By Anna-Kay Reeves, Texan by Nature Programs Intern
The grassy expanse of the Llano Estacado region stretches around my hometown of Amarillo, Texas. My family jokes that it takes a special type to make it on the dry and windy plains. That is true enough for the region’s native flora and fauna, which develop strong root systems and can survive with relatively little water. Growing up, there was no better place to see the natural beauty of the region than the Palo Duro Canyon, a 25 minute drive from town. Though I have visited the Palo Duro Canyon many times, each time I make the journey, there is a sense of awe in the moment when the seemingly endless plains disappear into the country’s second largest canyon.
When I moved to Austin to attend The University of Texas, it became apparent that the drought-tolerant mesquite trees and prairie grasses that made up my image of the natural Texas landscape were a world apart from the lush and humid Hill Country. A flowing creek or small pond is still a joyous sight to me, because years in a semiarid climate prone to drought gave me a lasting appreciation for water. Clean water in the right places shared sustainably amongst the plants, animals, and people that need it, that is.
However, I didn’t always have such a clear understanding of the types of water that are worth being excited about. As an International Relations, Spanish, and English triple major, conservation was an interest I held apart from my career at first. As I learned more about how people around the world relate to each other through trade and technology, the devastating impacts of not making conservation and the environment a priority became clear.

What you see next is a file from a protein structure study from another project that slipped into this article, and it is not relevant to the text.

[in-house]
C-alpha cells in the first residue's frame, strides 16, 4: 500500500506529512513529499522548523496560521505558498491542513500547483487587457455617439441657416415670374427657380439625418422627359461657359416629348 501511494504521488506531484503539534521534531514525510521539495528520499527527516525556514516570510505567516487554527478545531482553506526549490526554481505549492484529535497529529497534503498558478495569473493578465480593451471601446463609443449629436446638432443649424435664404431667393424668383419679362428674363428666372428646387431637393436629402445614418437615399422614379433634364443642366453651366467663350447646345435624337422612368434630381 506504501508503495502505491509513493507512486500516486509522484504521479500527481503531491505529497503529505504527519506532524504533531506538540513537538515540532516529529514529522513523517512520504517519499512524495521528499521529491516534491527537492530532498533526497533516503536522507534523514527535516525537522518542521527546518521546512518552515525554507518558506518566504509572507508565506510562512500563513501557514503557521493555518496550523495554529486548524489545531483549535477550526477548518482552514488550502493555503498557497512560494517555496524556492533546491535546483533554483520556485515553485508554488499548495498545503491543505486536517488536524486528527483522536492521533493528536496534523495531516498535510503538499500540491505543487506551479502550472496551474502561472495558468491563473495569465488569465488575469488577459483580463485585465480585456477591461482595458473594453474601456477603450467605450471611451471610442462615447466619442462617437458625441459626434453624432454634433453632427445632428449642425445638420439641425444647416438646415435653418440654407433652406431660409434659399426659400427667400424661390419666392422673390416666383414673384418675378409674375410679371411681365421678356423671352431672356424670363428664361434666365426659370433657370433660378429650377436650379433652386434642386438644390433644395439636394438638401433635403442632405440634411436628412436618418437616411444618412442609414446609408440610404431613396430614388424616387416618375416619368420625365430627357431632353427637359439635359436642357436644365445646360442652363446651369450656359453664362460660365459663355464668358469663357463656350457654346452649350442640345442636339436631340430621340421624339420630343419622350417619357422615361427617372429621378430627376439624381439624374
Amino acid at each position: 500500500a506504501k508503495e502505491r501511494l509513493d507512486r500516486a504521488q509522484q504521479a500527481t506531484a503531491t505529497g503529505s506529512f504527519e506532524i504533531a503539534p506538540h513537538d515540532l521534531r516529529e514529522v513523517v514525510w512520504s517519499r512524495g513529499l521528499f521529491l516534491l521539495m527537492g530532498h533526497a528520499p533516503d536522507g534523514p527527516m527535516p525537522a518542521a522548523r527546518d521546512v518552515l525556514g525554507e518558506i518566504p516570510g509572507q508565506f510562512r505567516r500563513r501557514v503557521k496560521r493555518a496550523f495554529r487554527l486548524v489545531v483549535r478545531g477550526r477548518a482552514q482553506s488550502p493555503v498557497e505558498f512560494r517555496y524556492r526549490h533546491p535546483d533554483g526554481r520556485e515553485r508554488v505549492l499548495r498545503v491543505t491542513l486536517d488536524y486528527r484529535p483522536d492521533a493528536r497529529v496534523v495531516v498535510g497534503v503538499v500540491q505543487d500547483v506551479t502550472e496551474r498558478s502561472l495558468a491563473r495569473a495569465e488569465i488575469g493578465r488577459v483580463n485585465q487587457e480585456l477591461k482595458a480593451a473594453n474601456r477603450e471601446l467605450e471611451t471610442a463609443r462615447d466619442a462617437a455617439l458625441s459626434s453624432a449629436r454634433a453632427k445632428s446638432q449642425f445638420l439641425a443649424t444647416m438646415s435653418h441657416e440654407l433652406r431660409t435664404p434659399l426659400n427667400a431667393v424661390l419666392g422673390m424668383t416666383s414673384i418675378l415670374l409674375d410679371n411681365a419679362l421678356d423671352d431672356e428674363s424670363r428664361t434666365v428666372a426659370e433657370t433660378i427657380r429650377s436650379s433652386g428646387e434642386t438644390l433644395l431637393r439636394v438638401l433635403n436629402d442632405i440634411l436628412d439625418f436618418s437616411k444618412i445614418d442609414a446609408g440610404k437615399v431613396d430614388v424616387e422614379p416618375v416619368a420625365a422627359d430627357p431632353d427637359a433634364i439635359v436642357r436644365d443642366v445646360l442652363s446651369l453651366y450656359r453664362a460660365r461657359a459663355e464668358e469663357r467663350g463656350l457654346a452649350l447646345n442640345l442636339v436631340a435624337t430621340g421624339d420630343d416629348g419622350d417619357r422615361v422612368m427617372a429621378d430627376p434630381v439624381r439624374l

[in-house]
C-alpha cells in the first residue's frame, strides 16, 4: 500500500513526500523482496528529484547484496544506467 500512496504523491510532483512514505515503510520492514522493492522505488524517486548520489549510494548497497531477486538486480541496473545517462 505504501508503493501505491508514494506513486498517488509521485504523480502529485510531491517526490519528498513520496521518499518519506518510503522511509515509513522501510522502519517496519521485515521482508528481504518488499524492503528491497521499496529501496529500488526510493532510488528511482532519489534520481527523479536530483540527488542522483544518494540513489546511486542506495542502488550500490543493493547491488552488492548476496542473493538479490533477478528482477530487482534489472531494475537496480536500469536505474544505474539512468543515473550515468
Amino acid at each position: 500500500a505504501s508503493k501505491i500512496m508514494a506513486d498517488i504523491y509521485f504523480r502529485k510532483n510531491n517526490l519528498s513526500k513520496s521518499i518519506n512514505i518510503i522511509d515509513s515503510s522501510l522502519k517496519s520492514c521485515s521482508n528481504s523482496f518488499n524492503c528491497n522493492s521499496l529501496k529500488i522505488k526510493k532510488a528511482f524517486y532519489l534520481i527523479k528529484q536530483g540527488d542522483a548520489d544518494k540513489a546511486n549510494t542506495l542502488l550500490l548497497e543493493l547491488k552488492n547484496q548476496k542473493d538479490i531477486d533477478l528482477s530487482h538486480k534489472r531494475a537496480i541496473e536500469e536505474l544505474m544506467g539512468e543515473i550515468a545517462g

In the history and literature I studied, I learned not only the ways human cultures connect to nature and natural resources, but also how failure to conserve natural resources and failure to consider sustainability in business models threatens the environment, human rights, and the economy. It was evident that exploitation and mismanagement of resources were at the core of many regional and global crises, from military conflicts to water shortages. These realizations expanded my view of conservation and the impacts it can have, and I wanted in on this world-saving work.
Texan by Nature is at the vanguard of the future of economic and environmental cooperation, and I am happy to join them in doing the work it takes to keep economies functional without making our world uninhabitable. Cooperation between business and conservation is awe-inspiring, because it’s what protects the natural world and the other moments of awe that come with exploring it. Putting in the work to take care of our state is what makes me Texan by Nature.